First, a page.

Numerous doubts, however, have been building up. Hyperloop is not immune to the same sort of fundamental issues facing long-distance rail projects. Topography has to be dealt with, land still has to be acquired, vested interests have to be fought or assuaged, and contingencies for unforeseen issues have to be provided for. Budgeting for tunnels and bridges was the main reason why £8bn had to be added to the expected cost of HS2 this year. In the face of all of these obstacles, Hyperloop’s $7.5bn estimate for the LA-SF route begins to look comically naive.

There are then difficulties in maintaining near-vacuum conditions across climates, and scepticism over whether capsules travelling at nearly 800mph can be kept just 30 seconds apart. Alon Levy has described Hyperloop as a “terrifying barf ride” subjecting passengers to violent levels of G-force under intense levels of acceleration and deceleration. Making the journeys more comfortable would mean big cuts to passenger flows and increases in ticket prices. If you add the airport style security that would be needed, safety measures and the out of town termini, Hyperloop’s advantage over conventional high speed rail diminishes rather rapidly.

However, James Acklam, a transport expert at the Institute of Engineering and Technology, says that despite the “significant engineering challenge” of building vacuum tubes over long distances, the hyperloop project is one whose time has come, but also warns that it will be “very much more expensive than traditional high speed rail”. Ernst Frankel, who experimented with vacuum tube transportation in the 1990s with the Massachusetts Institute of Technology, also thinks this technology will eventually win the day, but it didn’t work for him in the 1990s because costs were too high and he couldn’t sell his prototype to Amtrak.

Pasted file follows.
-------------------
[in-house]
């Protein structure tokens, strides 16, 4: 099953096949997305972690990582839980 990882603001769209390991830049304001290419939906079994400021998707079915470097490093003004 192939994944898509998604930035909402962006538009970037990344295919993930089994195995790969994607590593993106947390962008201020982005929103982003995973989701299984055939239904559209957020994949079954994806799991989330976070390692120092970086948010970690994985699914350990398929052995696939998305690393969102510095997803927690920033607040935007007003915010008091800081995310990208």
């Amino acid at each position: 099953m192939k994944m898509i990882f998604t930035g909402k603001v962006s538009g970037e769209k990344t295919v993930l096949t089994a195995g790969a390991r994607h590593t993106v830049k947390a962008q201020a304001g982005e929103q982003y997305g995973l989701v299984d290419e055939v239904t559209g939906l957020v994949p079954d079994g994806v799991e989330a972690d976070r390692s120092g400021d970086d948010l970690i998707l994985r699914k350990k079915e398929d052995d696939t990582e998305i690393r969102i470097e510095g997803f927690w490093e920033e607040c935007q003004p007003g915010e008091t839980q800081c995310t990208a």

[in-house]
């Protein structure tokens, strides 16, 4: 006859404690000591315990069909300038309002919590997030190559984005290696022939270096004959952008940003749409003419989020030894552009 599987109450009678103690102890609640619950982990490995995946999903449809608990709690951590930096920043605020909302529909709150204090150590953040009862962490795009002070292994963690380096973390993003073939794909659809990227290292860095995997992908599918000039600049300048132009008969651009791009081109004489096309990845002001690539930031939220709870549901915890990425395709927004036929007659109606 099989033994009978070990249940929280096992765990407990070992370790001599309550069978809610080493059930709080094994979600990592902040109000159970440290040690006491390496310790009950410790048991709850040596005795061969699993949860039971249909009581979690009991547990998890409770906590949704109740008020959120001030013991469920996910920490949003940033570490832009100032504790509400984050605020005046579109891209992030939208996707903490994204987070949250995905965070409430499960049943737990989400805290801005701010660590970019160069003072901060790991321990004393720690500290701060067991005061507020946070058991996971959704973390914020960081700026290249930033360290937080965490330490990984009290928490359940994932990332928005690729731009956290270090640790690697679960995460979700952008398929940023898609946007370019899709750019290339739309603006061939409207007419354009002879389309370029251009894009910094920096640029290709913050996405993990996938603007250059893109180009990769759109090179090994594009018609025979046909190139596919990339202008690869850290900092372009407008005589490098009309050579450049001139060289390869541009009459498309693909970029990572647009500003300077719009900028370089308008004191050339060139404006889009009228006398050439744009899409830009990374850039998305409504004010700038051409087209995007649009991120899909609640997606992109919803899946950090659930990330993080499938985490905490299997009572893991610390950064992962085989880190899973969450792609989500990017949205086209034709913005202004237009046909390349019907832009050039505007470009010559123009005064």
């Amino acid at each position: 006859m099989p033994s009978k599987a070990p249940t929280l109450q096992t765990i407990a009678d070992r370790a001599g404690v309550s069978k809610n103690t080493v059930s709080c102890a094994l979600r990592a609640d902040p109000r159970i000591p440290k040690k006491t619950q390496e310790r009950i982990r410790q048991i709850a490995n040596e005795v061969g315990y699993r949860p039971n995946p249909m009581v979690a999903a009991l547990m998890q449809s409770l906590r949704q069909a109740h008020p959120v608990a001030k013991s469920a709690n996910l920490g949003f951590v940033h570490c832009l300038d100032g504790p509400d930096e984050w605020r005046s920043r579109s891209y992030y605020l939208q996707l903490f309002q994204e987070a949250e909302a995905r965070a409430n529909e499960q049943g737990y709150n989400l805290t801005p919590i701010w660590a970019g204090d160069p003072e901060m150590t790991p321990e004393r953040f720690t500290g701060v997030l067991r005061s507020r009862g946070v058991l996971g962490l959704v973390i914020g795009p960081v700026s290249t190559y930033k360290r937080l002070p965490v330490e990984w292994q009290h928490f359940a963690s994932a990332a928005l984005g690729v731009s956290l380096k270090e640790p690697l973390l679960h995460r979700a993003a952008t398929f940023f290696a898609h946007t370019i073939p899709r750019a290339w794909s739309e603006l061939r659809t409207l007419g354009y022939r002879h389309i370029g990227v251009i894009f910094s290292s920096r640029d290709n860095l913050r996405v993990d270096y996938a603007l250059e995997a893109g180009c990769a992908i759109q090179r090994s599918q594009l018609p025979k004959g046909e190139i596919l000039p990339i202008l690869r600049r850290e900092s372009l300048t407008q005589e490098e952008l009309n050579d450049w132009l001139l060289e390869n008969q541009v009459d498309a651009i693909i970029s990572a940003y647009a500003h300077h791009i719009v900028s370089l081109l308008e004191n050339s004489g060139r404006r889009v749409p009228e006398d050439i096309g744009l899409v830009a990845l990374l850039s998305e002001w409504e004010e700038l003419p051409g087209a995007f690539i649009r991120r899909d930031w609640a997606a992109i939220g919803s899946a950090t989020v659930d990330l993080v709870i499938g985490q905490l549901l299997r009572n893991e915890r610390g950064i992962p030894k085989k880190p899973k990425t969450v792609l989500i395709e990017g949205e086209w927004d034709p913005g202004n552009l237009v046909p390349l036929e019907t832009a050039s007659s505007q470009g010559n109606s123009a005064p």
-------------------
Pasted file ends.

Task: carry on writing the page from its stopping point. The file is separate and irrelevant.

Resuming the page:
Luckily, newer technologies have come on stream since. American engineer David Ostel has been working on evacuated tube transportation for the last decade, and has developed systems that combine a low-pressure tube with maglev technology, offering speeds of up to 4,000mph, which would cut the time it would take to reach China from the US to just two hours.

There are reports that Elon Musk simply licensed the patents for the technology which underpins Hyperloop from Ostel, adding to the engineer’s list of 60 developers, 12 of which are based in China. It is down to these developers to work out how to resolve the engineering issues, bring down both up-front and operational costs, and deal with the energy requirements.

Despite being semi-detached from Hyperloop, Musk has staked a sizeable part of his reputation on this project and he’s going ahead with it. A $6bn test track, which will take two years to build, is being set up in the Quay Valley in King’s Country, California.

We’ll know by 2018 whether vacuum tube transportation has a shot.  By then, construction work on HS2 will be well underway, and Britain may start to rue being the last industrial country to make a massive multi billion pound bet on an essentially 19th century technology.

Zac Tate is Deputy Editor of CapX